What you resist, persists
The human mind is our fundamental resource
Do not dwell in the past, do not dream of the future, concentrate the mind on the present moment
The energy of the mind is the essence of life
There is a crack, a crack in everything. That’s how the light gets in
Why attend professional supervision?
Those who work in the medical profession are exposed to a number of stressors including heavy workloads, limited resources, time and administrative pressures, high expectations, public accountability and the risk of a complaint. Doctors across the range of specialties are exposed to the pain, distress and suffering of patients and their families on a daily basis and are they regularly confronted by the effects of trauma.The cumulative effects of stress and repeated exposure to trauma and suffering (vicarious trauma or secondary traumatic stress) have been studied across a range of helping professions although surprisingly little research has been done in this area in medical practitioners.
Symptoms of tiredness, irritability, poor sleep, anxiety, intrusive memories and ruminations, avoidance, compassion fatigue and burnout can arise. This can impact upon practice, and can adversely affect relationships with colleagues, clients, partners and families. Maladaptive ways of dealing with stress can lead to further difficulties, with drug and alcohol abuse being a common coping mechanism. Barriers to recognizing or addressing these issues include beliefs that keeping a professional distance will be protective and also that as a professional one is expected to be able to handle it or else be seen as weak. Issues around privacy, stigma and confidentiality are also important barriers.
The issue of stress and the importance of addressing wellbeing in the medical profession has been acknowledged with the Medical Council of New Zealand noting that “doctors are constantly exposed to stresses and hazards that can impair their relationships and themselves: working long hours, fatigue, sleep deprivation, consumer demands, secondary traumatic stress, consequences of mistakes, debt, demands of external bodies, fear of complaints and litigation, and infectious diseases”. [Reference]
In the New Zealand Medical Association Position Statement it is noted “the health and wellbeing of a doctor affects not just themselves and their families but the work they undertake and the patients they serve. When doctors are unwell, the performance of heath care systems can be suboptimal. Emerging research has shown that stress, fatigue, burnout, depression or general psychological distress in doctors negatively affects health care systems and patient care”. [Reference]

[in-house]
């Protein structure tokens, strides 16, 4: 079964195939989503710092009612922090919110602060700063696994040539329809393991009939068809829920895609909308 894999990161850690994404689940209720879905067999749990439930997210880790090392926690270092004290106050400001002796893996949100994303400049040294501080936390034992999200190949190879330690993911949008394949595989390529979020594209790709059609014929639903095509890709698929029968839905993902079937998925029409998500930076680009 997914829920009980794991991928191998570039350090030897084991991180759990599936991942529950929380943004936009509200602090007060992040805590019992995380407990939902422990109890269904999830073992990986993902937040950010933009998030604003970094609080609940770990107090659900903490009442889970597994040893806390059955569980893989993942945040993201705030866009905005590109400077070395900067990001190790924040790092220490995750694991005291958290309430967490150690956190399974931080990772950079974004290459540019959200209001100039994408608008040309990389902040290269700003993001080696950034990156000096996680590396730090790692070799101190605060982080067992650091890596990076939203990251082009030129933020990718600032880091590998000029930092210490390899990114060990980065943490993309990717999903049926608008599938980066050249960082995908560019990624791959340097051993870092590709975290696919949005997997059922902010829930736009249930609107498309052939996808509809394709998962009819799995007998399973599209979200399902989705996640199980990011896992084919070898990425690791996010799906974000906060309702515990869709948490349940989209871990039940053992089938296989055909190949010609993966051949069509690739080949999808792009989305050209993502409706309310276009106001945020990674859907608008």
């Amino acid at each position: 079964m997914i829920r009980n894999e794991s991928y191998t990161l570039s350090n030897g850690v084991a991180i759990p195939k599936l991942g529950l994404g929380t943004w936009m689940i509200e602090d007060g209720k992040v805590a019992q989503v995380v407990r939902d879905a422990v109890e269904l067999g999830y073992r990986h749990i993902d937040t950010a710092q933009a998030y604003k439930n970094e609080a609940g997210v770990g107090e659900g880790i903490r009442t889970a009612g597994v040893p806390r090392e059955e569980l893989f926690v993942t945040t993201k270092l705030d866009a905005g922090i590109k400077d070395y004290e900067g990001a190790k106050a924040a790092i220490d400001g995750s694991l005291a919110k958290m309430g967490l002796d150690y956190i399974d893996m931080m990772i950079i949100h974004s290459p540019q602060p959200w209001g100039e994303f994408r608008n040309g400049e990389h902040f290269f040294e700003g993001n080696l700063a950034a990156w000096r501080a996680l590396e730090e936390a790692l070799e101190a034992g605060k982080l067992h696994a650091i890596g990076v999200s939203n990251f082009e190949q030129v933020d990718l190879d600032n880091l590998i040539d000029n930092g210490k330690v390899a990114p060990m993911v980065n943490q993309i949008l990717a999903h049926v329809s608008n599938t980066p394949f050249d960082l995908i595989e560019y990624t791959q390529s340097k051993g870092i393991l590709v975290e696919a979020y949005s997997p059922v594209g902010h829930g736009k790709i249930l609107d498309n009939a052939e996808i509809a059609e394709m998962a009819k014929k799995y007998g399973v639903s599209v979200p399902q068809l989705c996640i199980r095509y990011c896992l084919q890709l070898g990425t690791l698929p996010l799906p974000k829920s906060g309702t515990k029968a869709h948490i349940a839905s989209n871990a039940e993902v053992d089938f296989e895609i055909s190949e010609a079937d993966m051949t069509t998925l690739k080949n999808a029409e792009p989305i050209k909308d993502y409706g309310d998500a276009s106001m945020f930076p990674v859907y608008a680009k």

There are a number of strategies that are thought to be able to reduce the impact of exposure to trauma and other work stressors, including the elusive work/life balance and various self-care strategies. One of the most effective tools is regular professional supervision, a practice that is well recognized in a number of the allied health professions including nursing, psychology and social work, but is under-utilised in the medical profession, with the exception of doctors in training.
What is professional supervision?
Supervision involves meeting on a regular basis with a suitably qualified professional. This provides a confidential space in which to explore issues within the workplace and the impact that they may be having both professionally and personally. With a background in General Practice and Forensic Psychiatry, Dr Helen Austin is aware of the cumulative effects of work-related stress and of regular exposure to traumatic material and to other peoples suffering and distress. As a medical practitioner she is also well aware of the issue of confidentiality and the expectations that arise as part of being a professional. Lack of time is often cited as a barrier to supervision, but it can be invaluable to step back and set aside a regular time to reflect on one’s practice and one’s vulnerabilities and frustrations. This can lead to more balanced, effective and compassionate healthcare and can help bring back some of the art of medicine.
See my recent article in the NZMJ – Supervision for Superheroes